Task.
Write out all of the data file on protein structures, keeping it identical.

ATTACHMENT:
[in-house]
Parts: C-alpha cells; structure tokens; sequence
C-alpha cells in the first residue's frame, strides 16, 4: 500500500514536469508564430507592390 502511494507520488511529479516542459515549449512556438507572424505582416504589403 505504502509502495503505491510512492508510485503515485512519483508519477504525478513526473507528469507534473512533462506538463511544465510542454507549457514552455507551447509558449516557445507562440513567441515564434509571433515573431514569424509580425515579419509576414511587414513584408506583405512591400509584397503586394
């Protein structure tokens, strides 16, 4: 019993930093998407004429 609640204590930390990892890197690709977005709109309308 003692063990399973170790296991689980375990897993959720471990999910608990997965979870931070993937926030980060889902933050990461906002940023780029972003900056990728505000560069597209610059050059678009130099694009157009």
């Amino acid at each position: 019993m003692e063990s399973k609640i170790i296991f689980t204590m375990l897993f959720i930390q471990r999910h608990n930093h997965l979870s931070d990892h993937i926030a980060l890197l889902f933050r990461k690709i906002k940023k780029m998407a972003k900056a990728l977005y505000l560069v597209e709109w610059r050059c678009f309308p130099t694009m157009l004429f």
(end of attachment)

[in-house]
Parts: C-alpha cells; structure tokens; sequence
C-alpha cells in the first residue's frame, strides 16, 4: 500500500514536469508564430507592390 502511494507520488511529479516542459515549449512556438507572424505582416504589403 505504502509502495503505491510512492508510485503515485512519483508519477504525478513526473507528469507534473512533462506538463511544465510542454507549457514552455507551447509558449516557445507562440513567441515564434509571433515573431514569424509580425515579419509576414511587414513584408506583405512591400509584397503586394
């Protein structure tokens, strides 16, 4: 019993930093998407004429 609640204590930390990892890197690709977005709109309308 003692063990399973170790296991689980375990897993959720471990999910608990997965979870931070993937926030980060889902933050990461906002940023780029972003900056990728505000560069597209610059050059678009130099694009157009």
């Amino acid at each position: 019993m003692e063990s399973k609640i170790i296991f689980t204590m375990l897993f959720i930390q471990r999910h608990n930093h997965l979870s931070d990892h993937i926030a980060l890197l889902f933050r990461k690709i906002k940023k780029m998407a972003k900056a990728l977005y505000l560069v597209e709109w610059r050059c678009f309308p130099t694009m157009l004429f």